You love to learn. The subject matter that interests you most will be determined by your other themes and experiences, but whatever the subject, you will always be drawn to the process of learning. The process, more than the content or the result, is especially exciting for you. You are energized by the steady and deliberate journey from ignorance to competence. The thrill of the first few facts, the early efforts to recite or practice what you have learned, the growing confidence of a skill mastered-this is the process that entices you. Your excitement leads you to engage in adult learning experiences-yoga or piano lessons or graduate classes. It enables you to thrive in dynamic work environments where you are asked to take on short project assignments and are expected to learn a lot about the new subject matter in a short period of time and then move on to the next one. This Learner theme does not necessarily mean that you seek to become the subject matter expert, or that you are striving for the respect that accompanies a professional or academic credential. The outcome of the learning is less significant than the "getting there."



More recently I have undertaken Discovery Insights personality Profiler. If the above was insightful at the time this one was scarily real. How a ‘tool’ can get this from a few questions I don’t know but…. Again, interesting to learn from it’s assessment of weaknesses but Leopards…. This is the Summary section, though they do deliver a detailed analysis that is many pages long.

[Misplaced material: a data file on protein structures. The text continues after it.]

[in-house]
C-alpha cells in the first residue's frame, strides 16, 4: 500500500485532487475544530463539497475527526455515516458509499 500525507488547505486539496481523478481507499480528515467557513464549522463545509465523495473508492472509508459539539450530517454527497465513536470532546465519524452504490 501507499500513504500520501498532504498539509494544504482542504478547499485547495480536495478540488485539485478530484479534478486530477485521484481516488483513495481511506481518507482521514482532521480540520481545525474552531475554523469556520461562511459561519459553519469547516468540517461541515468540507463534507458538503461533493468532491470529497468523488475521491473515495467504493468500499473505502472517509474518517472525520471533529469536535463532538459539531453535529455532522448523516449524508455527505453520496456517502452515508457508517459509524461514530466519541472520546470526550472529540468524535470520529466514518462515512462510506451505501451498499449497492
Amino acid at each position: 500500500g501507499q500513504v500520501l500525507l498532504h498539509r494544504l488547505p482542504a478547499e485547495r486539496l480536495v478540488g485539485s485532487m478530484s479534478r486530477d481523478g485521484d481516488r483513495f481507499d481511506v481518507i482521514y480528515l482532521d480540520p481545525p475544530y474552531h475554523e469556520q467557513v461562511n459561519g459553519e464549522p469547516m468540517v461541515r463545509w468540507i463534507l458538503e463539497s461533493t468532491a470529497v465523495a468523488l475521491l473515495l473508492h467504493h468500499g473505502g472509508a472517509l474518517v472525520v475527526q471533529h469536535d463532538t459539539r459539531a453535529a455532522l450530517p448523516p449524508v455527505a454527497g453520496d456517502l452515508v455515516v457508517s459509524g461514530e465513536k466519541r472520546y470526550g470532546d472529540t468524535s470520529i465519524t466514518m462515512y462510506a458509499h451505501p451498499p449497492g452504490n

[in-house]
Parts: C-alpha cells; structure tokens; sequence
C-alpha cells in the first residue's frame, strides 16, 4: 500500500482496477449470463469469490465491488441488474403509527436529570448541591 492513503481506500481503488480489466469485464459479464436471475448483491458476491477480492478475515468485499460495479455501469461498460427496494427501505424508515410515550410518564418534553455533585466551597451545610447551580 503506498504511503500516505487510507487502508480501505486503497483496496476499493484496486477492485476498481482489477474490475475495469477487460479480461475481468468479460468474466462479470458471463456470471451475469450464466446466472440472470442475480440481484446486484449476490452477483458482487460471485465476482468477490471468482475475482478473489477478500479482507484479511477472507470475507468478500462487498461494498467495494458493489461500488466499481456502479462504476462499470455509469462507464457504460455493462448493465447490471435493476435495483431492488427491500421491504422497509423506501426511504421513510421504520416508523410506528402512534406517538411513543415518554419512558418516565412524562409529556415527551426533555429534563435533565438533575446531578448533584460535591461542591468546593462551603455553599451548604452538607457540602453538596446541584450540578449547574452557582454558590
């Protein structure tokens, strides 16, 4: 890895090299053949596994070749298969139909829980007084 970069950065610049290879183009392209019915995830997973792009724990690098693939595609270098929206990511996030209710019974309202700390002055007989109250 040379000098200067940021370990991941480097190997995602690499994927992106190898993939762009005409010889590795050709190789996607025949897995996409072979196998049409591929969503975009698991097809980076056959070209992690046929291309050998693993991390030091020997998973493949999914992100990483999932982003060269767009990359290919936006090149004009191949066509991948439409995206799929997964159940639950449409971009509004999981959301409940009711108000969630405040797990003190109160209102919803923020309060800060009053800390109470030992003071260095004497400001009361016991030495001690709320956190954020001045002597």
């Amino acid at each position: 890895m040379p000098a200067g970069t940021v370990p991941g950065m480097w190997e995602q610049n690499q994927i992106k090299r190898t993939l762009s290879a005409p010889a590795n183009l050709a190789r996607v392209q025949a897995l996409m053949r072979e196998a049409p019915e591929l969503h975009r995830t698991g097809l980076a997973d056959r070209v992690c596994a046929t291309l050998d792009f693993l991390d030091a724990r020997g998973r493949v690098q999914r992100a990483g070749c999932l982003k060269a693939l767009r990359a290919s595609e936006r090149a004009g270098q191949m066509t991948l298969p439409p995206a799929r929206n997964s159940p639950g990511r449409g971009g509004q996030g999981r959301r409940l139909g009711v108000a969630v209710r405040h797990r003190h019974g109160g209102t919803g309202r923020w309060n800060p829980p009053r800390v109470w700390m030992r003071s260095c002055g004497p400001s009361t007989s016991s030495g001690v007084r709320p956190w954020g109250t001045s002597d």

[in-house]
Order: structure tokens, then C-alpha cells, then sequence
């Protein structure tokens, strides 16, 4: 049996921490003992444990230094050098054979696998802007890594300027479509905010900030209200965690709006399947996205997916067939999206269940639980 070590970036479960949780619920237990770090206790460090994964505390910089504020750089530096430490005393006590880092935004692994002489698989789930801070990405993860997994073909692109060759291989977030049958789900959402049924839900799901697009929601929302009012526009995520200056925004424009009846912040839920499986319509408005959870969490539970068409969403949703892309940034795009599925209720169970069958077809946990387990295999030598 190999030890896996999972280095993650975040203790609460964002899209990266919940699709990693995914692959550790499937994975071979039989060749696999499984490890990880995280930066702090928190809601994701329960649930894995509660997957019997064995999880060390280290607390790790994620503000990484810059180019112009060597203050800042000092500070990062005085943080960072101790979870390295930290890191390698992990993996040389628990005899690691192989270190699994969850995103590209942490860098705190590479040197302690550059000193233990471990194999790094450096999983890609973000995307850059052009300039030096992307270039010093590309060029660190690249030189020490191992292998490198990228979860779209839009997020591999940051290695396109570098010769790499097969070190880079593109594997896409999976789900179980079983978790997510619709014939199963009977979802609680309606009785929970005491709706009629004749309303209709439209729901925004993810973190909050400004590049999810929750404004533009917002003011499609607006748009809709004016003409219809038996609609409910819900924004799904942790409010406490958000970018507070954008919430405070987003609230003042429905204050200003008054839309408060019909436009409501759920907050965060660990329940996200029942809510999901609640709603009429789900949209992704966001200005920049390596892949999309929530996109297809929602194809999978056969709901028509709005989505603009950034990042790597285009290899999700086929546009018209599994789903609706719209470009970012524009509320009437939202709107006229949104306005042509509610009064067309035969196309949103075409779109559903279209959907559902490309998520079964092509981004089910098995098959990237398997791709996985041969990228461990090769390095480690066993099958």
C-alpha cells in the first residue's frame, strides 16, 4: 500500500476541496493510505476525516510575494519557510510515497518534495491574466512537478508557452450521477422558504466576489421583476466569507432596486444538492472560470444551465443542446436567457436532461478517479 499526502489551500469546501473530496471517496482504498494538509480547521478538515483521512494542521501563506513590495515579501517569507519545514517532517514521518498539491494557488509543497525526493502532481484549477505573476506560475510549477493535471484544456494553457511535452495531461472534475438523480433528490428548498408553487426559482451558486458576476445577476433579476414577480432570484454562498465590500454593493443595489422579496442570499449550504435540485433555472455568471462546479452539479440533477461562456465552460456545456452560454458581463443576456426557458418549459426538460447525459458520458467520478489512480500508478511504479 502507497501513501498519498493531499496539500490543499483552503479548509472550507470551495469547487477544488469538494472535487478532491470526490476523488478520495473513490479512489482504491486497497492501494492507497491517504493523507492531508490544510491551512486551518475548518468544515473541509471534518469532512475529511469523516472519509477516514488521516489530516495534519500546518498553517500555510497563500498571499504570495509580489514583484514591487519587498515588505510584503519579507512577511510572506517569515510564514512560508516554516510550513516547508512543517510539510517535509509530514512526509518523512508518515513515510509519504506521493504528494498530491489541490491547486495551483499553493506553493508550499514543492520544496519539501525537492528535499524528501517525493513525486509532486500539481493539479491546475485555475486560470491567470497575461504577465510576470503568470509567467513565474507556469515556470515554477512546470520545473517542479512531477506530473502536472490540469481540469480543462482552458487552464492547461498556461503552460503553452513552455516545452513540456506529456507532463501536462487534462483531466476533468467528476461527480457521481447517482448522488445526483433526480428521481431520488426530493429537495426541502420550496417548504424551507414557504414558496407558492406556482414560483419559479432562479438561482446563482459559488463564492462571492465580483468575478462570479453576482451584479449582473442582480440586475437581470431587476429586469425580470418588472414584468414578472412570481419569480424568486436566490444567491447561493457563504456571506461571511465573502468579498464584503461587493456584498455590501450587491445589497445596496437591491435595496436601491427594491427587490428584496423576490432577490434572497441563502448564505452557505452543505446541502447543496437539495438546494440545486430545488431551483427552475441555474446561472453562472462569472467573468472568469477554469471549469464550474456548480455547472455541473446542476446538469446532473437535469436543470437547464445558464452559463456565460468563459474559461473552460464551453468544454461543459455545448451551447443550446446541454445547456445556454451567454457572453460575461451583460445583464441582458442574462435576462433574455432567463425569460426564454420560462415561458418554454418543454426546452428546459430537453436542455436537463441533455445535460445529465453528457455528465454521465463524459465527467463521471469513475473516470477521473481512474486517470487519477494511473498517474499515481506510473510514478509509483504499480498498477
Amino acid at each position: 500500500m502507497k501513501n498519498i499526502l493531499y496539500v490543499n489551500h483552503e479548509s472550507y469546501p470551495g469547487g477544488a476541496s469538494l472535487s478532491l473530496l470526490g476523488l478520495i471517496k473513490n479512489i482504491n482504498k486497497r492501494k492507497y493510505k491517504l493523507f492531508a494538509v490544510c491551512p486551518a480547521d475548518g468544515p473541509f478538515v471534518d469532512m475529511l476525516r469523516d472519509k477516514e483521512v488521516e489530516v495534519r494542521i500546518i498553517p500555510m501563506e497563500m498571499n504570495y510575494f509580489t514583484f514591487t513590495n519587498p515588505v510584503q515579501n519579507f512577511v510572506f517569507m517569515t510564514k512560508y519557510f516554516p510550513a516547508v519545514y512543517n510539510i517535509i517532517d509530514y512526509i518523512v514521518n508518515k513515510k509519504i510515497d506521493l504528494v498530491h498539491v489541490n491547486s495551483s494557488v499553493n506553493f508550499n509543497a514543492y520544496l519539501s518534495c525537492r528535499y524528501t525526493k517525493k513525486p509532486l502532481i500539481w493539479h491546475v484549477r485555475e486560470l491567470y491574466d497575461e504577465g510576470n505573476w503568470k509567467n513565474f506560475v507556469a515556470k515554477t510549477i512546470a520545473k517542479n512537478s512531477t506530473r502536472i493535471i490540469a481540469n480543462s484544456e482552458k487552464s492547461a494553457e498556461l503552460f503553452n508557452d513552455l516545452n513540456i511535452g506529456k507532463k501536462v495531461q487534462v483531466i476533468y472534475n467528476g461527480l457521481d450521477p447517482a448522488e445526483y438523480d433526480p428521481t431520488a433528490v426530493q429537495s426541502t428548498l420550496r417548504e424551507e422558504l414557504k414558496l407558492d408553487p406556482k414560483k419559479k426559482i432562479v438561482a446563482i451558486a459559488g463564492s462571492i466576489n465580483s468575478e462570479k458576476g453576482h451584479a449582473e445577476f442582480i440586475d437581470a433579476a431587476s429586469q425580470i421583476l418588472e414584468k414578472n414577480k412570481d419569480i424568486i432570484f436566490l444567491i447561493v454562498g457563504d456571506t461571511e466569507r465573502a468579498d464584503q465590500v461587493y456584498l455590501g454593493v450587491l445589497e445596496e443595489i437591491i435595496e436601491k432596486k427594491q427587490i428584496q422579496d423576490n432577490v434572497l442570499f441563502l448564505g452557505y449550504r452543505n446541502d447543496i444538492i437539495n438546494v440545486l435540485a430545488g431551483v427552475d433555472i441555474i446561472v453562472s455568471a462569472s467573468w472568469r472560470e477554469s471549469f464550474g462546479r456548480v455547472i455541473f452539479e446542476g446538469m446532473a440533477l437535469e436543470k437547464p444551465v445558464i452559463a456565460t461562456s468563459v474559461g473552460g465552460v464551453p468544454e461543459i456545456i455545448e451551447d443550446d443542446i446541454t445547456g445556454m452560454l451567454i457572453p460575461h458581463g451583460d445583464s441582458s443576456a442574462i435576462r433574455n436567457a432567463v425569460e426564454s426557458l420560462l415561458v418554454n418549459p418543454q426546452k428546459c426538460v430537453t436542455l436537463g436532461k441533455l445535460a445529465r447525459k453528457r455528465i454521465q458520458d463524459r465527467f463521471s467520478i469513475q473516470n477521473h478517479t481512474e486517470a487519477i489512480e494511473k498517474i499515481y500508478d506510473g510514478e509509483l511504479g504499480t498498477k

These statements provide a broad understanding of Malcolm‘s work style. Use this section to gain a better understanding of his approaches to his activities, relationships and decisions.

Personal Style

Malcolm is a direct, results-oriented person who considers people within the framework of his objectives. Malcolm is an adaptable realist, relying on what he sees, hears and knows for himself. Whenever he is asked to assume responsibility, his desire for control leads him to want to say “Yes”. Developing, fostering, improving and honing his skills is likely to be a life’s work for him. He uses his thinking to run as much of the world as he can and is in his element when a situation needs to be organised, criticised or regulated.

He is usually neat, tidy and orderly, both at work and at home. He likes to have control of most situations and can speak out clearly and forcibly when he sees the need to do so. He is keen to pick out logical inconsistencies. Malcolm is a good organiser and seeks to control the world around him with structure and discipline. Gifted in natural marketing and selling, Malcolm needs work that challenges him and holds his attention.